Rodriguez v. City of San Jose, No. 17-17144 (9th Cir. 2019)

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Justia Opinion Summary

The Ninth Circuit affirmed the district court's grant of summary judgment for defendants in an action brought by husband and wife, alleging civil rights violations. Plaintiffs' claims stemmed from the police seizure of firearms from their residence after detaining husband for a mental health evaluation in response to a 911 call.

The panel held that that wife's Second Amendment claim was barred by issue preclusion under California law, because the California Court of Appeal had considered and rejected a Second Amendment argument identical to this one. The panel also held that the warrantless seizure of the guns did not violate the Fourth Amendment where the officers had probable cause to detain involuntarily an individual experiencing an acute mental health episode and to send the individual for evaluation, they expected the individual would have access to firearms and present a serious public safety threat if he returned to the home, and they did not know how quickly the individual might return. In this case, the urgency of a significant public safety interest was sufficient to outweigh the significant privacy interest in personal property kept in the home, and a warrant was not required.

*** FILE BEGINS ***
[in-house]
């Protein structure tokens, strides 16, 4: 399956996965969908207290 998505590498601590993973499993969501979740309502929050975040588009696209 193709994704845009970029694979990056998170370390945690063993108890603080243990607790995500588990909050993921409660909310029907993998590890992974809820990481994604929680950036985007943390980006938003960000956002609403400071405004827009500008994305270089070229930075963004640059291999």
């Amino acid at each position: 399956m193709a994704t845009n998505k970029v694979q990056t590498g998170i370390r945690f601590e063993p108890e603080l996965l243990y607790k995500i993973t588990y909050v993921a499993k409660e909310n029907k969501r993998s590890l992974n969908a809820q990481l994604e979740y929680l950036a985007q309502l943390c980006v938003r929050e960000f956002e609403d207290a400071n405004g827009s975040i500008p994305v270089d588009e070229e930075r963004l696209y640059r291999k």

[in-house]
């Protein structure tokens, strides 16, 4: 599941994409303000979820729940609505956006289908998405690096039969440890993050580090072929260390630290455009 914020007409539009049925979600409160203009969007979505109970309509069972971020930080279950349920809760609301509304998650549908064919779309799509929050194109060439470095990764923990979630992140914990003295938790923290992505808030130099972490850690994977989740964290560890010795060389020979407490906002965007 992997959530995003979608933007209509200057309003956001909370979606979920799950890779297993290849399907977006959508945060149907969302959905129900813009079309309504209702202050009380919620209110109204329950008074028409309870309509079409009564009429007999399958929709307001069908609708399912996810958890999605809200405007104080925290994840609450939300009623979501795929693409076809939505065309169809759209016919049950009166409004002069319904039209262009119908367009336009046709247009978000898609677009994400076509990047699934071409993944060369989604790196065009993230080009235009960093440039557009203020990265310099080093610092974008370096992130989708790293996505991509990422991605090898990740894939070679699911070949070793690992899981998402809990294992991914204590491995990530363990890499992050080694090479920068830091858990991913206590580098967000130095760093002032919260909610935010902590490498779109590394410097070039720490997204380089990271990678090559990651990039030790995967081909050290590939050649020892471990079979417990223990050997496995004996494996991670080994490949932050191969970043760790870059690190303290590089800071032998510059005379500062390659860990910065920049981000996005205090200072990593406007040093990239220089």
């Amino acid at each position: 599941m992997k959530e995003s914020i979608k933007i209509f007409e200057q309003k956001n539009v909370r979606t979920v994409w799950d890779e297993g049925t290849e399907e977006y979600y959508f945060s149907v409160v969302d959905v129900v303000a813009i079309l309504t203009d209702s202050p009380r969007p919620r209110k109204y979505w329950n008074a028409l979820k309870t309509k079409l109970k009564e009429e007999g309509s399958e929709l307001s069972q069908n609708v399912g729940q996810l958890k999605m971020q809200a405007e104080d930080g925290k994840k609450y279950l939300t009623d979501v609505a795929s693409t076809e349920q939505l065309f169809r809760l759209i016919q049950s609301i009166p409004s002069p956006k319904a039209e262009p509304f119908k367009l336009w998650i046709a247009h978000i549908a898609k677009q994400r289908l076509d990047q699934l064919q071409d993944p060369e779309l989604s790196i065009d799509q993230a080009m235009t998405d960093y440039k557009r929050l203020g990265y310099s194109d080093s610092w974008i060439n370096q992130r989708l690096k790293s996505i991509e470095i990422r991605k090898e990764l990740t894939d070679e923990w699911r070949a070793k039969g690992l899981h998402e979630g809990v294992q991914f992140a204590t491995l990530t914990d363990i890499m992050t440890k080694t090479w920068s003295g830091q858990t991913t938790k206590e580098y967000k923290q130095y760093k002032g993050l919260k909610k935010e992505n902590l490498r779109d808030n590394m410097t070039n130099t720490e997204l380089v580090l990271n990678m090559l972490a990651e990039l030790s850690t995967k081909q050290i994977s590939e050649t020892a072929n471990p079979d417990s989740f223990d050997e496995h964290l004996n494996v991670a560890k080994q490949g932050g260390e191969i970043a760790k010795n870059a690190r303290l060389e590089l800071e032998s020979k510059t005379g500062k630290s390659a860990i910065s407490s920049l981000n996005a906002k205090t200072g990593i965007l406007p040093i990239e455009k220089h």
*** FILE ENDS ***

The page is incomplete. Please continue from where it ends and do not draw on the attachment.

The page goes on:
Court Description: Civil Rights/Second Amendment. The panel affirmed the district court’s summary judgment for defendants City of San Jose, its Police Department and a police officer in an action brought by husband and wife, Edward and Lori Rodriguez, alleging civil rights violations when police seized firearms from their residence after detaining Edward for a mental health evaluation in response to a 911 call, and then declined to return the firearms. The City petitioned in California Superior Court to retain the firearms on the ground that the firearms would endanger Edward or another member of the public. Lori objected that the confiscation and retention of the firearms, in which she had ownership interests, violated her Second Amendment rights. The Superior Court granted the City’s petition over Lori’s objection and the California Court of Appeal affirmed. After Lori re-registered the firearms in her name alone and obtained gun release clearances from the California Department of Justice, the City still declined to return the guns, and Lori sued in federal court. The panel held that Lori’s Second Amendment claim was barred by issue preclusion under California law. The panel first held that although defendants failed to raise a preclusion defense in either district court or in their principal brief on appeal, it would forgive defendants’ forfeiture given the significant public interests in avoiding a result RODRIGUEZ V. CITY OF SAN JOSE 3 inconsistent with the California Court of Appeal’s decision on an important constitutional question and in not wasting judicial resources on issues that had already been decided by two levels of state courts. The panel held that the California Court of Appeal had considered and rejected a Second Amendment argument identical to the one before the panel and that the Court’s decision was a final decision on the merits. The panel rejected Lori’s contention that her subsequent re-registration of the guns as separate property and the Department of Justice’s ownership clearance were changes that affected the state court’s Second Amendment analysis. The panel noted that the state court had already assumed Lori’s ownership interest under California’s community property laws and must have considered Lori’s exclusive ownership of her personal handgun given it was undisputed that the handgun was her separate property. The panel held that the organizational plaintiffs that had joined Lori in her federal lawsuit did not have Article III standing and therefore Lori was the sole plaintiff against whom preclusion would be applied. Finally, the panel held that redeciding the Second Amendment issue would undermine the issue preclusion doctrine’s goals of comity and judicial economy. The panel rejected Lori’s contention that the warrantless confiscation of the firearms on the night of her husband’s hospitalization violated her Fourth Amendment rights. The panel analyzed the seizure of the firearms under a community caretaking function framework and held that under the circumstances, the urgency of a significant public safety interest was sufficient to outweigh the significant privacy interest in personal property kept in the home. The panel emphasized that its holding that the warrantless seizure of the guns did not violate the Fourth Amendment was 4 RODRIGUEZ V. CITY OF SAN JOSE limited to the particular circumstances before it: the officers had probable cause to detain involuntarily an individual experiencing an acute mental health episode and to send the individual for evaluation, they expected the individual would have access to firearms and present a serious public safety threat if he returned to the home, and they did not know how quickly the individual might return. The panel affirmed the summary judgment on the remaining claims in a concurrently filed memorandum disposition.